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The Elder Scrolls III: Morrowind (Windows)

89
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100 point score based on reviews from various critics.
4.0
MobyScore
5 point score based on user ratings.
Written by  :  Zovni (9360)
Written on  :  Oct 28, 2004
Platform  :  Windows
Rating  :  2.86 Stars2.86 Stars2.86 Stars2.86 Stars2.86 Stars

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Summary

Bites more than it can chew

The Good

I have to admit I'm only barely acquainted with the previous Elder Scrolls titles, having played Arena ages ago and skimmed past Daggerfall but pretty much missing out on it when it got released. Still I knew enough of what was in store for me when I installed Morrowind, and in some aspects I am happy to say I got what I wanted.

For starters Morrowind delivers on what it was it's most hyped feature: the sheer size, detail and freedom of it's game world. So far this is THE game as far as expansive "sand box simulators" go. Ultima Ascension, Baldur's Gate 2, GTA, etc. etc. Nothing comes close to the sheer size of Morrowinds gameworld. And the amount of npcs populating it, quests to do, dungeons, items and assorted stuff is second to none. I played the game for months as far as I can recall and while I didn't log any "official" gaming hours I must have played three times the lenght of Baldur's Gate 2, and a quick look at my world map by the endgame only showed about 75% of it as explored...

For as extensive as it is, Morrowind's gameworld is also very detailed, with five distinct architectural styles (the classic "ye olde medieval" castles and keeps, the bizarre, organic dwellings of the elf mages, the indigenous villages of the local dark elves, the stylized settlements of the deserts, and the gargantuan leftovers of a long-forgotten civilization). These styles are applied to lots of cities and locations, some small enough to explore in 10 minutes or so, and some others sprawling over 5 loading zones and needing a transportation system of it's own like Vivec. Thriving in these locations are dozens of underground societies, guilds and mob families, each having their collection of quests, sideplots and characters for you to explore with total freedom of action (Want to become a slaver and aid hunting raids? Want to oppose slaving and go across the land aiding a Greenpeace-like society that liberates slaves? No problem either way).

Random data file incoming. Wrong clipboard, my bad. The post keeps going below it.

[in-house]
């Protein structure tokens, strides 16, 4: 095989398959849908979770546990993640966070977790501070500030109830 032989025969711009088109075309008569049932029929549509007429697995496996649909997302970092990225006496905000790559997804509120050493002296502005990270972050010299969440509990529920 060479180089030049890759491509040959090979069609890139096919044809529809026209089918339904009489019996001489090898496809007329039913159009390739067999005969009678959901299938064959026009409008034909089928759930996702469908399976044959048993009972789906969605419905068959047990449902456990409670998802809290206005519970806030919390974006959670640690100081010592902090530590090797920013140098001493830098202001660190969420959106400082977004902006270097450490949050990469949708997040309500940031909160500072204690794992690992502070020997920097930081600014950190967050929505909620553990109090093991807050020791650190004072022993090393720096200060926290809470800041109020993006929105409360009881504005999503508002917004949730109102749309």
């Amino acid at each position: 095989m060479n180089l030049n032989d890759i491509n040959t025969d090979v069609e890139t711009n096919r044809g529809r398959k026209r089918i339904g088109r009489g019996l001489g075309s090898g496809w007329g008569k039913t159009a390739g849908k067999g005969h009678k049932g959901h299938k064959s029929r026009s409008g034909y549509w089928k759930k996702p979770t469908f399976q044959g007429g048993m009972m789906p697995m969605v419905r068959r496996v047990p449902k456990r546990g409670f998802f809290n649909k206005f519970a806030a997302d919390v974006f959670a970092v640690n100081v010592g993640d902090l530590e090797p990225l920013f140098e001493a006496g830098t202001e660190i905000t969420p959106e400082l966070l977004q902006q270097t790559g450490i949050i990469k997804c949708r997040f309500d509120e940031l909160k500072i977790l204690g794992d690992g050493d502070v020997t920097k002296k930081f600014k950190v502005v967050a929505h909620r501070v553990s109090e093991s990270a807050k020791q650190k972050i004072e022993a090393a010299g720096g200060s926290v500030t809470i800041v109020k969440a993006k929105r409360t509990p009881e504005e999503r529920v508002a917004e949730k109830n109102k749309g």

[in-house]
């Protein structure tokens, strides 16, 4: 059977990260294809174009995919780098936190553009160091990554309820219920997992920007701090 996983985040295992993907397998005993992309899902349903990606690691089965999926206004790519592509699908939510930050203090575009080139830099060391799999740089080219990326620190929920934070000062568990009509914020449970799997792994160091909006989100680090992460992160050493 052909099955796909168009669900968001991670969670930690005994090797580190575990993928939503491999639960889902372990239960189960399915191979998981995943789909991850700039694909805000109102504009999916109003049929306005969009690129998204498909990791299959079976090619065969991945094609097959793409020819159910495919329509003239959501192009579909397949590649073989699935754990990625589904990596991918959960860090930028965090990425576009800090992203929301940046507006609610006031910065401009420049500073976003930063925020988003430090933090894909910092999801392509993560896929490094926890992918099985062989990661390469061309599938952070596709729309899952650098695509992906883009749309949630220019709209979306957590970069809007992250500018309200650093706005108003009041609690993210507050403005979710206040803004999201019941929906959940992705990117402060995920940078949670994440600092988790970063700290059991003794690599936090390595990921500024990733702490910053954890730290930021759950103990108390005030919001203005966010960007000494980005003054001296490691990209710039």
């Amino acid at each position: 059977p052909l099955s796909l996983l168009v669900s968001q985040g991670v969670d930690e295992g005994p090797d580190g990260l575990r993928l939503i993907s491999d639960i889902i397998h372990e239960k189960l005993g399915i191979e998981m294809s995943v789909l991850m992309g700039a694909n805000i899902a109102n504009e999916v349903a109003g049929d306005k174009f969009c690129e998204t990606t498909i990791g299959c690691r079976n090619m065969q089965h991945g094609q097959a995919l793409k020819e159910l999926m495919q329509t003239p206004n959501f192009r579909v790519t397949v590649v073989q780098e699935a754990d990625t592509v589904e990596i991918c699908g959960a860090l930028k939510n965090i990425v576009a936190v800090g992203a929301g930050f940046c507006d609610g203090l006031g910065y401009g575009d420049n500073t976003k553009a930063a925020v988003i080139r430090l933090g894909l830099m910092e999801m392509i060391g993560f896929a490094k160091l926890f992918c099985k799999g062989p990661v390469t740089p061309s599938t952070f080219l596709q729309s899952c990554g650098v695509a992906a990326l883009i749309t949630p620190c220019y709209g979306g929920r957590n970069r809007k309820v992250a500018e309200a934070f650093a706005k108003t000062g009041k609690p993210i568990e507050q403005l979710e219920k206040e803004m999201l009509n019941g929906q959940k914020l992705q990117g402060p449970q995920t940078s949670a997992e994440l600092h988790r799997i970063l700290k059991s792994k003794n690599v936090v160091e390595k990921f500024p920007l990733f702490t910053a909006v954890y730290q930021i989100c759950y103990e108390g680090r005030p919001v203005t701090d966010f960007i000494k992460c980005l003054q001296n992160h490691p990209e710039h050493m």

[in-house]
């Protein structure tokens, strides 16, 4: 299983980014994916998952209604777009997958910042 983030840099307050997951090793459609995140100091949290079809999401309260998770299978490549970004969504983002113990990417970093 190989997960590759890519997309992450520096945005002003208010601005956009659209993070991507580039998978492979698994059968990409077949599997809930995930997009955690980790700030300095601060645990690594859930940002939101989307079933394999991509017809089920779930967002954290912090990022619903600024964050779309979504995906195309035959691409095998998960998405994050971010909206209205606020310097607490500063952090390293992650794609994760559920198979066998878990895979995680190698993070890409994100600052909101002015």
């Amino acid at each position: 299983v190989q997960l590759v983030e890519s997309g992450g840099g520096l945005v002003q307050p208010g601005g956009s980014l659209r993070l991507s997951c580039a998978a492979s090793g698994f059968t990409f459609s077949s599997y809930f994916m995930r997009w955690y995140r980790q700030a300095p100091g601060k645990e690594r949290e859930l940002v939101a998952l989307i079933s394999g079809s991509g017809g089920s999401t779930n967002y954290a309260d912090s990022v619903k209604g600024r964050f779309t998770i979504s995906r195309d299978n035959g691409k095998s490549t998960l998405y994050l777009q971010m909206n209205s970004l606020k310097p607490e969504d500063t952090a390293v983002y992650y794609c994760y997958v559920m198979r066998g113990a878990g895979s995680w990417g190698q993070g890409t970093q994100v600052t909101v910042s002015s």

Of course, handling such a gameworld would be a nightmare through the classic sprite 2.5D engine of the previous games, so for the first time the Elder Scrolls goes 3D, and the results are nothing short of amazing. The graphics engine manages to render the entire gameworld with smooth, detailed textures and models, as well as special effects that help create incredible foggy swamps, blinding sand storms, stormy weather, cool magic effects and one of the most amazing water effects conceived to it's date. Make no mistake, you do need one badass machine to run this one, specially since you are going to want to crank up the resolution to take in all the detail in the game, which includes unique models for each item and armor piece as well as for those tiny forks, plates, and decorations that fill each house.... amazing doesn't even begin to describe it. And then there's the complementing music and effects, which fits the game perfectly thanks to some stellar orchestrations and moody tunes.

As for the story, the game falls for the typical "legendary prophecy" stuff, but manages to inject some interesting twists on it by including government conspiracies, and generally playing around with the "requirements" you need to meet to fulfill said prophecy. Basically there's this ancient evil god sealed behind a magic wall at the center of the isle of Morrowind, the ancient god is awakening and threatens the known world and whatever, with only the help of another reincarnated god as the last hope.... at least that's what the natives of Morrowind believe, and knowing this, the government across the sea sends you, a former prisoner, as the reincarnated deity, tasking you with fulfilling this "prophecy", and aiding you along the way, but with their objective being getting a key person inside the reclusive Morrowind society and messing around with the local government. As expected both plotline share their place in the spotlight and intersect many times, generally making for a pleasant, if not extremely original, storyline.

All that plus diseases, the ability to become a vampire (and boy does that open up a whole new set of rules), fly around, make your own spells, potions and enchanted items, and fool around with an editor!

The Bad

Unfortunately this extremely ambitious title reached it's goal but disregarded some elements that can only be described as really hardcore design flaws, poor balancing and lame gameplay.

The design of the game was to make a massive, all-encompassing rpg, so it's a priority to have functional elements to help you keep track of what you are doing and what's going on around you. As in every other rpg out there this translates into a journal, however rarely has an rpg had such a poor excuse for a journal as this. Suffice to say that only the useless journal in Ultima Ascension is worse than this piece of crap. Well, actually they are pretty much the same! They both just write down whatever happens cronologically. Yes, Morrowind adds an hypertext linking system for easier navigation, and separates completed quests from the rest... but that's it! I can't even begin to recount the amount of quests I lost because I forgot about them and/or couldn't find their information in this godawful excuse for a journal.